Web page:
Naomi, I totally agree that many customers are looking for software that adds business value out-of-the-box! There is a strong desire to have software that allows for more configuration vs. customization to meet the needs of an organization. In this day and edge with tight budgets, companies more than ever need software that provides a real “service” to its users without the extra customization cost added to the already huge investment in the license and maintenance fees. I know that consultants probably don’t want to hear this view for obvious reasons, but if consultants really want to add business value in the future, I believe their service offerings will need to change from offering mostly technical services to offering more strategic and integration services. Times are changing and the change is going to accelerate soon.
The good news is that customers still have choices and I pray that this is always the case. Existing PeopleSoft customers who are looking to upgrade to PeopleSoft 9.1 to get to achieve more integration between their HR and TM processes should seriously consider approaching the decision by doing a software selection project. Going through a software selection project would allow a company to reassess what their true requirements are today and also reassess the viability of the software and vendors that may be in the running.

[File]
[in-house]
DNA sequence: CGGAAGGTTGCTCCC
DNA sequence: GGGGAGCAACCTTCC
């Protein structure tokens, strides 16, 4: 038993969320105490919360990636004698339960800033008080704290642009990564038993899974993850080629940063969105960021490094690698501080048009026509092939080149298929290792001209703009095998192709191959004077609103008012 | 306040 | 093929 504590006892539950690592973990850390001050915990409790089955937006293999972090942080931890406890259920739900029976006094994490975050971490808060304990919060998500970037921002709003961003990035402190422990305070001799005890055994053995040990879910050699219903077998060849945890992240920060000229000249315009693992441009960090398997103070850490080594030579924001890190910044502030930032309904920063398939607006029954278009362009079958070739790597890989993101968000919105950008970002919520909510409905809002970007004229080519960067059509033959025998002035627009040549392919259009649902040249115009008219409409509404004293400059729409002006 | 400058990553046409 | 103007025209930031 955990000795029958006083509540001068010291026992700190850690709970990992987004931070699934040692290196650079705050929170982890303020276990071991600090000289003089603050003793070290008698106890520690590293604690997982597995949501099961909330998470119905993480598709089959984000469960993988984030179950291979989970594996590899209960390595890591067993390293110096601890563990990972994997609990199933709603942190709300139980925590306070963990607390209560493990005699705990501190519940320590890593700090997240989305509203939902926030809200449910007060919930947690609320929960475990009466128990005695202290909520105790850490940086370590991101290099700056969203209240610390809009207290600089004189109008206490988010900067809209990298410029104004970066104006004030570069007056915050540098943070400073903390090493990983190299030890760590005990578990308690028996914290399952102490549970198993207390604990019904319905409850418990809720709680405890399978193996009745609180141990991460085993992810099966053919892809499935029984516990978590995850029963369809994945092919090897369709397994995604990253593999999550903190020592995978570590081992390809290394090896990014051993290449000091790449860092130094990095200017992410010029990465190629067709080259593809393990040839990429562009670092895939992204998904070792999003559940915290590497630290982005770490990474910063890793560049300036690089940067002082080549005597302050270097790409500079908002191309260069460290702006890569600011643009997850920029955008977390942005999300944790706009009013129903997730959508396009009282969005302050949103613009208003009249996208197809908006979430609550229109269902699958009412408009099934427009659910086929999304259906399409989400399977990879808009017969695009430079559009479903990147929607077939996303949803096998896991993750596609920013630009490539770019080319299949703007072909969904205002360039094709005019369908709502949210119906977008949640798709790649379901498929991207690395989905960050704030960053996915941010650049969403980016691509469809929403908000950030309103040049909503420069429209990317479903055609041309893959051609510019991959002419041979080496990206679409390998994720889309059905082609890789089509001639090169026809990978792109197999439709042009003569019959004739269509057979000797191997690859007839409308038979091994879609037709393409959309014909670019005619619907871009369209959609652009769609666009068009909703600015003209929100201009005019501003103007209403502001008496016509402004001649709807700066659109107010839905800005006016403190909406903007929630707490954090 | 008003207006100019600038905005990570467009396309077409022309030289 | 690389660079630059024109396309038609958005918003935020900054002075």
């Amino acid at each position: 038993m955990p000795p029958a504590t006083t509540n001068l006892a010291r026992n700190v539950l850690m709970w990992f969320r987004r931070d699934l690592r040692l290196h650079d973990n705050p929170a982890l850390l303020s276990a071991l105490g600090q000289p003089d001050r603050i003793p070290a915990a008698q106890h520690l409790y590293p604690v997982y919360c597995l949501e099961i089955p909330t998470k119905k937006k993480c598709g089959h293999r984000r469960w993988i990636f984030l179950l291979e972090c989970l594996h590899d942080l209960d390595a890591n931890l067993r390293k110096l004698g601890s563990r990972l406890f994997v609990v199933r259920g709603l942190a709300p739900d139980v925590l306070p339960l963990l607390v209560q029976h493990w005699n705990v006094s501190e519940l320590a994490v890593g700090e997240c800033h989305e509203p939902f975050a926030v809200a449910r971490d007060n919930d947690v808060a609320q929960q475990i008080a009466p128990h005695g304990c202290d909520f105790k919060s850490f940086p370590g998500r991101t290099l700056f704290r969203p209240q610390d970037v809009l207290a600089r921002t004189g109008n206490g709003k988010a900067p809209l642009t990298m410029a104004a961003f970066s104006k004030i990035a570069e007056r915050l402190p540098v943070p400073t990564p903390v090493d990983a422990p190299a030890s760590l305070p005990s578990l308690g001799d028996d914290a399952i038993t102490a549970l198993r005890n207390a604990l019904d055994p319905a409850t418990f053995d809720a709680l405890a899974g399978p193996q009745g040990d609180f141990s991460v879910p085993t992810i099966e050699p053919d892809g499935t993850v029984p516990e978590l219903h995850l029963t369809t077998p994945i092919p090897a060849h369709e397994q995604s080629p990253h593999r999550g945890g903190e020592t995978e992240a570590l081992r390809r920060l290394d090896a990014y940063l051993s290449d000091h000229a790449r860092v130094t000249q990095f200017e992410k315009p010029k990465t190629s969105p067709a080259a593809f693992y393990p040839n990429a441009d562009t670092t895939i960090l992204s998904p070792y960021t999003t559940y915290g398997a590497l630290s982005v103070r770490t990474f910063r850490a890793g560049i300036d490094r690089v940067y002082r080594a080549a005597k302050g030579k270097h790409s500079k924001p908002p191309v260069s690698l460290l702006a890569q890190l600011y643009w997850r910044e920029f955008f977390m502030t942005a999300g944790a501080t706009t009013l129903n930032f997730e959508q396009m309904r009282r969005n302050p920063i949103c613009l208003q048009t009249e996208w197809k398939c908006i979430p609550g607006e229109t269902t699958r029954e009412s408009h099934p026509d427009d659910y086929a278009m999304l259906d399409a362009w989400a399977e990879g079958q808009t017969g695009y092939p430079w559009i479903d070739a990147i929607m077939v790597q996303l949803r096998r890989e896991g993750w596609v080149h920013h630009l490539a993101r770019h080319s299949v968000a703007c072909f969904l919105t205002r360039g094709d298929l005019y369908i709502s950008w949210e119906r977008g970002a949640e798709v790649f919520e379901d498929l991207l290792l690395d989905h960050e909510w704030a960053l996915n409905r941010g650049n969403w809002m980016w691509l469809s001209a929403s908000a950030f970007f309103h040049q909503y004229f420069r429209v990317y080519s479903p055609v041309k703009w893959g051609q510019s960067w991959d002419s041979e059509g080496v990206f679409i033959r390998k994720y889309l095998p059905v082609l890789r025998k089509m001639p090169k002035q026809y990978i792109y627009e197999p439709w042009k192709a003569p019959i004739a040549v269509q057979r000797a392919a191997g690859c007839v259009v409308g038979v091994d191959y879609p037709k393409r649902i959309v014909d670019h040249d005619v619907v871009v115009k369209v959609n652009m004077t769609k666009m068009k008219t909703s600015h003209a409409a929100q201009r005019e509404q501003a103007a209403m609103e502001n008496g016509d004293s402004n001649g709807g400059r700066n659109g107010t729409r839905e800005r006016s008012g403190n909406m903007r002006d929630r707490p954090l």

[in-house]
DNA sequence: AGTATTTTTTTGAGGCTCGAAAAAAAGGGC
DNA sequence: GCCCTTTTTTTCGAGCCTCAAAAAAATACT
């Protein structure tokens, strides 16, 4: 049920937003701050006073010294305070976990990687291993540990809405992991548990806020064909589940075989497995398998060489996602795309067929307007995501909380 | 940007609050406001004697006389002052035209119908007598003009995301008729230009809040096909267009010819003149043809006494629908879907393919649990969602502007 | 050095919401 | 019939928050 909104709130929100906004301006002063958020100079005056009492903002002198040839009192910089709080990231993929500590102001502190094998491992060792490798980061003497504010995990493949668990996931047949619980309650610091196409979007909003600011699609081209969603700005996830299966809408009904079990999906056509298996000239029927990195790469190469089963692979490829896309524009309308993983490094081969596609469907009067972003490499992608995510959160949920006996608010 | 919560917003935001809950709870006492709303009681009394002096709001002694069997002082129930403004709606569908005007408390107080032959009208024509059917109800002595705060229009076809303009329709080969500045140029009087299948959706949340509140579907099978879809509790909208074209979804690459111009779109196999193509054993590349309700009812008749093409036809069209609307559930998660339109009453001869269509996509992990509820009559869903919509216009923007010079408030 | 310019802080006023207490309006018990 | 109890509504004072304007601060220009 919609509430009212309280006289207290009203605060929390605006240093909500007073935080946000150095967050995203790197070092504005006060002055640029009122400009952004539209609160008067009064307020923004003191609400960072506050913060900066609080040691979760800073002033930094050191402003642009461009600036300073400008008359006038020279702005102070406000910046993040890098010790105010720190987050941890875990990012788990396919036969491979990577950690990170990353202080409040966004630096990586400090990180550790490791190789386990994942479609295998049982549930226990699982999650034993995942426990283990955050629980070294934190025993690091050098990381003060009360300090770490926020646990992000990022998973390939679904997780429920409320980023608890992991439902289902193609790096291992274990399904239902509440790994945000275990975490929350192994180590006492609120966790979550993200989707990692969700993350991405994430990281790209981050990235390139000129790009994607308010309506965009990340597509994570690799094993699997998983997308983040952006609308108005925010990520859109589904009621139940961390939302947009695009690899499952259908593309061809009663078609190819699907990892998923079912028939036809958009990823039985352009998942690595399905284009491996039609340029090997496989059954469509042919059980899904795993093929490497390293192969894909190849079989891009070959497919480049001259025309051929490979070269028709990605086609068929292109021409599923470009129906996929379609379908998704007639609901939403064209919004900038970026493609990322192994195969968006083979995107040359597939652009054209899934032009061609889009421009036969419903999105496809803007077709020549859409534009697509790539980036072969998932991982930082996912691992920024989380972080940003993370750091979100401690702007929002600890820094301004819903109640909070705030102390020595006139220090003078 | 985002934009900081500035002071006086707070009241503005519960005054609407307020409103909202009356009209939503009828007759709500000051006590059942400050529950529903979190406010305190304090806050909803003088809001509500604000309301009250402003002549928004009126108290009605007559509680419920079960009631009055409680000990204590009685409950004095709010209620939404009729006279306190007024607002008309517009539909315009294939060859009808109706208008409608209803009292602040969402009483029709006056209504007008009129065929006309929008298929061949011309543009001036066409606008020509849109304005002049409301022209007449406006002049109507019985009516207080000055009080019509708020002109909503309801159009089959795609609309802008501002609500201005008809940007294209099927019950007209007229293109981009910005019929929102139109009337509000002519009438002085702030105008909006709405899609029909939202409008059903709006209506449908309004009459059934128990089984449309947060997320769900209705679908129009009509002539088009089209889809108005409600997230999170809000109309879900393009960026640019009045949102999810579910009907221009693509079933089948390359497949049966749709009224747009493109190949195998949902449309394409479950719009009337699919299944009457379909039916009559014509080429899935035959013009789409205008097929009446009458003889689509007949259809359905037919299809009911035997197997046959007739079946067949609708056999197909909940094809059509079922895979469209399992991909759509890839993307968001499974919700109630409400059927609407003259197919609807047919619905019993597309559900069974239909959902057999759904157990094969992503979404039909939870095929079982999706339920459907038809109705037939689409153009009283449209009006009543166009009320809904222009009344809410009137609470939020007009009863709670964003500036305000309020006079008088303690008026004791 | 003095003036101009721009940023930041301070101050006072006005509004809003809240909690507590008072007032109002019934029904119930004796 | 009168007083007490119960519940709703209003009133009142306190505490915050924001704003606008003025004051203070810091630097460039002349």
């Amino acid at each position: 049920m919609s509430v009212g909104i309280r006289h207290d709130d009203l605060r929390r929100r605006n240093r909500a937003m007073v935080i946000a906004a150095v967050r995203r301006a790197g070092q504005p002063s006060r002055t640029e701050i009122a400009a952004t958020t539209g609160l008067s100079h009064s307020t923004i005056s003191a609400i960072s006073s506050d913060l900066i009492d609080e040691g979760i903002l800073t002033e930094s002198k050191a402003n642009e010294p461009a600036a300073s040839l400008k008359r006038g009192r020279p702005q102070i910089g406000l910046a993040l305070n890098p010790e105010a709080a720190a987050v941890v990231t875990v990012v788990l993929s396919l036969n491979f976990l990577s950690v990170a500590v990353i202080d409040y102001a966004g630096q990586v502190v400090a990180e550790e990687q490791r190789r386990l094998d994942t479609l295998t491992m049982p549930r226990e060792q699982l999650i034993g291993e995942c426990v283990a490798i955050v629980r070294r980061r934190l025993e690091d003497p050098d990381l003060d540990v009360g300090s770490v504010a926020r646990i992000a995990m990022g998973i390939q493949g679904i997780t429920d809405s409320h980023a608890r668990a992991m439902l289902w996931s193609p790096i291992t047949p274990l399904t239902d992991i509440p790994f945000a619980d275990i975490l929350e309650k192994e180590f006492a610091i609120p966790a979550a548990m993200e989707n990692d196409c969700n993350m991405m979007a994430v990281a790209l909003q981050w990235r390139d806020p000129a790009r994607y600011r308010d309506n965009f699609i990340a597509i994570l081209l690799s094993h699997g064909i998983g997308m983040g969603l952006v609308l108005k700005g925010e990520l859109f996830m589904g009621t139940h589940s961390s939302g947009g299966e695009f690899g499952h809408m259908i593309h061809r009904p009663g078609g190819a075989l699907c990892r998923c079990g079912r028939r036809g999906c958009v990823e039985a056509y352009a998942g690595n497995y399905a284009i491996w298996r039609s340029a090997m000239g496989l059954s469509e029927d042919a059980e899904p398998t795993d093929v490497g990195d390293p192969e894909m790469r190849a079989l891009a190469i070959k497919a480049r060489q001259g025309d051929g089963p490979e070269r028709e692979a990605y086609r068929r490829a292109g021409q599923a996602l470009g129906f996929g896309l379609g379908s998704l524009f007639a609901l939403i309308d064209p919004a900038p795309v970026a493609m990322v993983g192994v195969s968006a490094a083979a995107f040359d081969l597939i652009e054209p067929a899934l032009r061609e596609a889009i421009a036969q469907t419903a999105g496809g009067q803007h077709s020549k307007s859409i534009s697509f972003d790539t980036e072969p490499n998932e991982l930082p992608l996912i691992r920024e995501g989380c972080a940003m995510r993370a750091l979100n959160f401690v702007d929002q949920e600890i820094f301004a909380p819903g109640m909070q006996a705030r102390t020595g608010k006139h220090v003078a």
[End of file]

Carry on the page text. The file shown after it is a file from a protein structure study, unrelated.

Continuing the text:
The key message here is that software changes over time and so does the strategy and ownership of software companies. We also know that new choices emerge over time. Given all of this, now is about the right time for PeopleSoft customers to do some deep thinking about where they want to go; where Oracle is taking PeopleSoft; and whether or not those destinations lead to the same place.
In other words Toots is saying that there’s no issue that a few extra millions in licensing and consulting fees won’t fix. He is also acknowledging clearly that Oracle aims at replacing PeopleSoft with Fusion. Smart customers understand it’s time to start shopping around for a new HCM system, and this time with rock-solid contracts to avoid being taken to the cleaners one more time. Thank God Oracle hasn’t bought ALL major software vendors…yet!
Naomi, you’re so right. This announcement is just a marketing gimmick. Oracle is deinvesting in PeopleSoft but wants to hang on its customers by giving them the impression they are getting some new functionality which is quite paltry in comparison to what Best-of-Breed Talent Management vendors offer. I will give you two recent proofs of Oracle pulling the plug on PeopleSoft as your picture illustrates quite well:
– in France, PeopleSoft’s largest market outside the US, a recent tender, the largest payroll project in memory for all central-government employees, was left to SAP and HR Access to fight about as PeopleSoft declined to participate. Why? Especially when they’ve had a French Public Sector going back to 7.5? Simply because they didn’t want to take on new commitments which they wouldn’t be able to honor, not that that was any issue in the past, but since this is a large GOVERNMENT project they felt they couldn’t do the good old trick of over-promising and under-delivering.